Additionally, gentamicin is NOT ABSORBED when given orally.
Absorption of florfenicol(the active ingredient in NuFlor) is diminished, when administered with milk replacer.

Did you just make up this treatment regimen on your own, or did someone tell you to do this? If it was somebody else, don't listen to them anymore. If you just came up with it on your own, STOP!

Willy-nilly use of antimicrobials in inappropriate manner by people who have no idea what they do or how they work, causing violative milk/tissue residues is one of the major reasons FDA keeps removing drugs from our armamentarium. Y'all squawk about them taking drugs away from you, but this sort of thing - "I gave it 3cc Nuflor and 5cc Genicen in the mouth and 5 more in the flank and if he makes it I plan to give 5cc in his bottle for 2 or 3 more days." is exactly why the FDA is making drugs unavailable for use.
 

TravisWolford

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Lucky P, thats what the vet told me to do. And it has cured them. But please tell me what should I use instead, im on here to learn for sure. I most certainly dont know all the answers.
 

Lucky_P

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Travis,
I wasn't meaning to beat you up, but your post provided a 'teachable moment' opportunity.

There's no doubt that gentamicin, when properly administered, can be a very effective drug, in cases in which its use is indicated.
But! Gentamicin is not approved for use in cattle, there is no approved milk/slaughter withdrawal(may be present in kidneys 18 months or more after it's administered), and should not be administered to cattle - there are numerous APPROVED drugs which would be effective, and others which can be used in an extra-label manner, against the same organisms that gentamicin would be effective against, without causing violative tissue residues.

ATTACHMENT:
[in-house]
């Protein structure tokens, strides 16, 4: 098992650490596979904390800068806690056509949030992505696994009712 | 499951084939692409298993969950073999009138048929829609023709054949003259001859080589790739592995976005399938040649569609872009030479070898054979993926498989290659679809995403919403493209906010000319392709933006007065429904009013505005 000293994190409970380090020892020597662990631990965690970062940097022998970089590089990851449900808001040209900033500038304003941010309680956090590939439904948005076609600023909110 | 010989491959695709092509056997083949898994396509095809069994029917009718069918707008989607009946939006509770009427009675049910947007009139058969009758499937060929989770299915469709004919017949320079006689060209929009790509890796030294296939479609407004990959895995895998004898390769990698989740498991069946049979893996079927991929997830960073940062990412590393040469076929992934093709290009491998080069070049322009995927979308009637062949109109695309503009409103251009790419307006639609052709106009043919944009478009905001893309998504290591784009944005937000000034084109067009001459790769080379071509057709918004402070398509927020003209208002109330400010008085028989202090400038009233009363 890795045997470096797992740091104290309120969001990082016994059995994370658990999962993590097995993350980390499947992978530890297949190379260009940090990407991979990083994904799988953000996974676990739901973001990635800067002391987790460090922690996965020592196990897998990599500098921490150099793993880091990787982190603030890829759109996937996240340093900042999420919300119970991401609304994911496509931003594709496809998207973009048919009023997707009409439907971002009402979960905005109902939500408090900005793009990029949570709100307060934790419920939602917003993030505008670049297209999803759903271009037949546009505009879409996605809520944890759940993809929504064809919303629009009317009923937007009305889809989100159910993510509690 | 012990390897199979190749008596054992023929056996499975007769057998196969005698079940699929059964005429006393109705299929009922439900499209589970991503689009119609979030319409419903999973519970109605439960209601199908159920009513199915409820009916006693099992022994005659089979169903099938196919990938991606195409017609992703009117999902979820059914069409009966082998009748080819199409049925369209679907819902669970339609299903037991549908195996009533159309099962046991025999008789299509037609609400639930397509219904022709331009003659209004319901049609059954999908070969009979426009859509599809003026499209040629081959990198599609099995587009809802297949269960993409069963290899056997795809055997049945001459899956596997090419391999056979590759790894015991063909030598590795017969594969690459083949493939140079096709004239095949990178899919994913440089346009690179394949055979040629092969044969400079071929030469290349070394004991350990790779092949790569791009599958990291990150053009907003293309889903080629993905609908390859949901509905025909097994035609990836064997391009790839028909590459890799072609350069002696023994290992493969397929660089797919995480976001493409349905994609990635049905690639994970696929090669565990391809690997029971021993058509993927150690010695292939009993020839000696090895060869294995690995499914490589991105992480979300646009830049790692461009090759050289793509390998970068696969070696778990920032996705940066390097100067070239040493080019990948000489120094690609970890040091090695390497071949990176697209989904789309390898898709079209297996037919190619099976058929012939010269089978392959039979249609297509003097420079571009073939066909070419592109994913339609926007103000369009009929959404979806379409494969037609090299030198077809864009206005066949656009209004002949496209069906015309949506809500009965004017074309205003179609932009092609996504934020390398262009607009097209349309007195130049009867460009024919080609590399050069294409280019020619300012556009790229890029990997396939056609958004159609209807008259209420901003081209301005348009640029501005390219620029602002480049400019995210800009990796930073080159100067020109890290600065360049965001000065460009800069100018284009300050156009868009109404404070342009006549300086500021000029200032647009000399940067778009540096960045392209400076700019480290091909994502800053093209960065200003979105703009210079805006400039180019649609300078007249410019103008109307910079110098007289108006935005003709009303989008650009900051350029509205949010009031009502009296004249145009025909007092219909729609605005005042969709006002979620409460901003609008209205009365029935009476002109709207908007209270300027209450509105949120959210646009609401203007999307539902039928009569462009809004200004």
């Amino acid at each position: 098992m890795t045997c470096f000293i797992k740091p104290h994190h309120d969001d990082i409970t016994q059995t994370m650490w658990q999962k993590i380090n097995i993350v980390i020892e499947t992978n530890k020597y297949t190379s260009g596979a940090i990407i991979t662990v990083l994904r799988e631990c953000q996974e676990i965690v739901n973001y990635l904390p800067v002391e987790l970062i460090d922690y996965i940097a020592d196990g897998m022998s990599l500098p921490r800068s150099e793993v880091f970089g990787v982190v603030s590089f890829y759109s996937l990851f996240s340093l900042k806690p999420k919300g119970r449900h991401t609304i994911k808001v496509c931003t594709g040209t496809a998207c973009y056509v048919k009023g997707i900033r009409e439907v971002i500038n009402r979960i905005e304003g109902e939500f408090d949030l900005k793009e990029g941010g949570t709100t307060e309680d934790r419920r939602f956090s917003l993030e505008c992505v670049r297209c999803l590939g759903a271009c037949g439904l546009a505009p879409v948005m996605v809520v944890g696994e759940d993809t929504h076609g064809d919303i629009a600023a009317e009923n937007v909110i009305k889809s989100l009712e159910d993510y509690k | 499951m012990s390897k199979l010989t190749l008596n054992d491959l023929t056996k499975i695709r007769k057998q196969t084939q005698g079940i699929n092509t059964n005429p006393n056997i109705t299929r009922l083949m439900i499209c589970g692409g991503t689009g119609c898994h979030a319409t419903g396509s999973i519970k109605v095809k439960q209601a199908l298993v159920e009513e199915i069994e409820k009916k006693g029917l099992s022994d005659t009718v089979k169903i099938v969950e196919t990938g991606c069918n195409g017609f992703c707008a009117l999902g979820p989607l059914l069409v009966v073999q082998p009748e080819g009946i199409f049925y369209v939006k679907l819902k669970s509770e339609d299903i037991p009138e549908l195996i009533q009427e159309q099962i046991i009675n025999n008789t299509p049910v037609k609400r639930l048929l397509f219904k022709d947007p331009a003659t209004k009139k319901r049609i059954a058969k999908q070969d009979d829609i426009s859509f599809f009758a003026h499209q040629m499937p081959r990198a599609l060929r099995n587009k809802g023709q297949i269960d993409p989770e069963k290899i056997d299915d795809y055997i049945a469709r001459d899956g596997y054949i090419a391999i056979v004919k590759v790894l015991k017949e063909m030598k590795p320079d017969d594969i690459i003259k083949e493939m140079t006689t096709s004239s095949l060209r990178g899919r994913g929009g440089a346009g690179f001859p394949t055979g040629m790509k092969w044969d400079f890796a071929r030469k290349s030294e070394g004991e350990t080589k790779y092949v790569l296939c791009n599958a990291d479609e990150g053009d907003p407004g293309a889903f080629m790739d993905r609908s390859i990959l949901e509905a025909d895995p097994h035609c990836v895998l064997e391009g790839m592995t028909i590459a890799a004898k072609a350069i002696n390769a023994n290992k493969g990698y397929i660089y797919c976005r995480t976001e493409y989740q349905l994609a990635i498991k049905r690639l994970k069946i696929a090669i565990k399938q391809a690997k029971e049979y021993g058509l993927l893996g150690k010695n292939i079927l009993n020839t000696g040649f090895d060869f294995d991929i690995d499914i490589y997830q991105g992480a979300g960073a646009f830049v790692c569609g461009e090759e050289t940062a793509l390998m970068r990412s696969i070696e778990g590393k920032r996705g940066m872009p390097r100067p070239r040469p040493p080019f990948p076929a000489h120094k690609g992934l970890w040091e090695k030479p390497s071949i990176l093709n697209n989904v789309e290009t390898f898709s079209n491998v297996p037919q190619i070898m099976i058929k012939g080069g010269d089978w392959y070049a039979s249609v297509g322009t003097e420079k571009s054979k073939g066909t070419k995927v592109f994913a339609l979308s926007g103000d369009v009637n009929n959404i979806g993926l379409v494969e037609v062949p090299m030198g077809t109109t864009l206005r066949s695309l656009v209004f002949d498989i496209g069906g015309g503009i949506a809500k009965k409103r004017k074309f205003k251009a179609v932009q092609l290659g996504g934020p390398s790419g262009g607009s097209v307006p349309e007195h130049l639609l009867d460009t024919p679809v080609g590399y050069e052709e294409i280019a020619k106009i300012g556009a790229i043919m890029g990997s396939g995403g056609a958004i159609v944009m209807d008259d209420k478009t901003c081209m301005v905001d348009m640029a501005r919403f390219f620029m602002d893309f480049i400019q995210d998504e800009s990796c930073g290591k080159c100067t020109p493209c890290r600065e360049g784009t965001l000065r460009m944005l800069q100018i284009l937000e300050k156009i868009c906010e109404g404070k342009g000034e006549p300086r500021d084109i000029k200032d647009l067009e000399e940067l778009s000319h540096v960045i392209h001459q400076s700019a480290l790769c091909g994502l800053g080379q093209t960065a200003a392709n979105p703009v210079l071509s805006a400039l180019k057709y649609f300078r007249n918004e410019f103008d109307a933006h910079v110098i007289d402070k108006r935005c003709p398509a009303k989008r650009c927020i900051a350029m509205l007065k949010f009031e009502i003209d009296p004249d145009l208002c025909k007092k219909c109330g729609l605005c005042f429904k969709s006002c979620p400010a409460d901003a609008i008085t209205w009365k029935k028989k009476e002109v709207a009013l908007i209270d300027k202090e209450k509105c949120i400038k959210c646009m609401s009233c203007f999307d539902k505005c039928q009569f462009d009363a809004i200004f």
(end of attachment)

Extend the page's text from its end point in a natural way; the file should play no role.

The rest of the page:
Your veterinarian should acquaint himself/herself with the AMDUCA/ELDU regulations and maybe spend some time at the Food Animal Residue Avoidance Database(FARAD), re-educating themselves with which drugs are allowed/recommended for extra-label drug use in food-producing animals. It gives us all - veterinarians and beef/dairy/pork producers alike - a 'black eye' in the public arena, when antimicrobials and other drugs are used inappropriately, resulting in violative residues - and gives the anti-meat folks just one more piece of ammunition to throw up - "See, beef is chock-full of antibiotics and hormones, and producers are contributing to the emergence of antibiotic-resistant pathogens!" And, to some degree, they are correct - even if it is only small numbers of folks who're not doing right.

http://www.fda.gov/AnimalVeterinary/New ... 102716.htm
 

chippie

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TravisWolford":3jv0zkf4 said:
Lucky P, thats what the vet told me to do. And it has cured them. But please tell me what should I use instead, im on here to learn for sure. I most certainly dont know all the answers.


Unfortunately many vets do not think about whether or not a drug is approved for an animal that will be eaten.
 

TravisWolford

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No problem Lucky P, I took zero offense to it. Im new to cows (Sept), ive been around hogs my whole life but not a lot of exp with cows. I have plenty teachable moments in my daily life. I own and operate a nuisance wildlife control franchise, I know all about zoonotic diseases and wildlife diseases and the cure...a bullet lol. I am not a farmer just a hobbiest, we raise all our own meat and vegtables and a man cannot just live on pork and venison alone you have to have some beef!